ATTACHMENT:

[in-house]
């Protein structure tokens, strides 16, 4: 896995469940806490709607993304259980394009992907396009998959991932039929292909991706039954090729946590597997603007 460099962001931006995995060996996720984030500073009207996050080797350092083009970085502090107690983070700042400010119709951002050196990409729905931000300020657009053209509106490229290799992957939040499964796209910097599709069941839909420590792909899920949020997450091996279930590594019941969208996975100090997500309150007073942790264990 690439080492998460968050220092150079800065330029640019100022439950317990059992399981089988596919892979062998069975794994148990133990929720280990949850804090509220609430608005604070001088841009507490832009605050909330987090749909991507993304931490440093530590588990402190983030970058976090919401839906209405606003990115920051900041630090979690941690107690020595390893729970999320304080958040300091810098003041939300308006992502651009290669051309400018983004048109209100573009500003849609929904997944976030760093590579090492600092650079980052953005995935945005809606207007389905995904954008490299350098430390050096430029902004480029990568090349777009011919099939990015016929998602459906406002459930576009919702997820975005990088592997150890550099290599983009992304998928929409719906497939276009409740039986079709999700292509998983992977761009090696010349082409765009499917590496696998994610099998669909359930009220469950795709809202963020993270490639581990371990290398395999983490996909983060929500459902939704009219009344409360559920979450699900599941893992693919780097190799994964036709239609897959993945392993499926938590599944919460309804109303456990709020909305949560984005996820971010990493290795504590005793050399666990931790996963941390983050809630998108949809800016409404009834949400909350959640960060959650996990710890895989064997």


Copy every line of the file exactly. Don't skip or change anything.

[in-house]
């Protein structure tokens, strides 16, 4: 896995469940806490709607993304259980394009992907396009998959991932039929292909991706039954090729946590597997603007 460099962001931006995995060996996720984030500073009207996050080797350092083009970085502090107690983070700042400010119709951002050196990409729905931000300020657009053209509106490229290799992957939040499964796209910097599709069941839909420590792909899920949020997450091996279930590594019941969208996975100090997500309150007073942790264990 690439080492998460968050220092150079800065330029640019100022439950317990059992399981089988596919892979062998069975794994148990133990929720280990949850804090509220609430608005604070001088841009507490832009605050909330987090749909991507993304931490440093530590588990402190983030970058976090919401839906209405606003990115920051900041630090979690941690107690020595390893729970999320304080958040300091810098003041939300308006992502651009290669051309400018983004048109209100573009500003849609929904997944976030760093590579090492600092650079980052953005995935945005809606207007389905995904954008490299350098430390050096430029902004480029990568090349777009011919099939990015016929998602459906406002459930576009919702997820975005990088592997150890550099290599983009992304998928929409719906497939276009409740039986079709999700292509998983992977761009090696010349082409765009499917590496696998994610099998669909359930009220469950795709809202963020993270490639581990371990290398395999983490996909983060929500459902939704009219009344409360559920979450699900599941893992693919780097190799994964036709239609897959993945392993499926938590599944919460309804109303456990709020909305949560984005996820971010990493290795504590005793050399666990931790996963941390983050809630998108949809800016409404009834949400909350959640960060959650996990710890895989064997």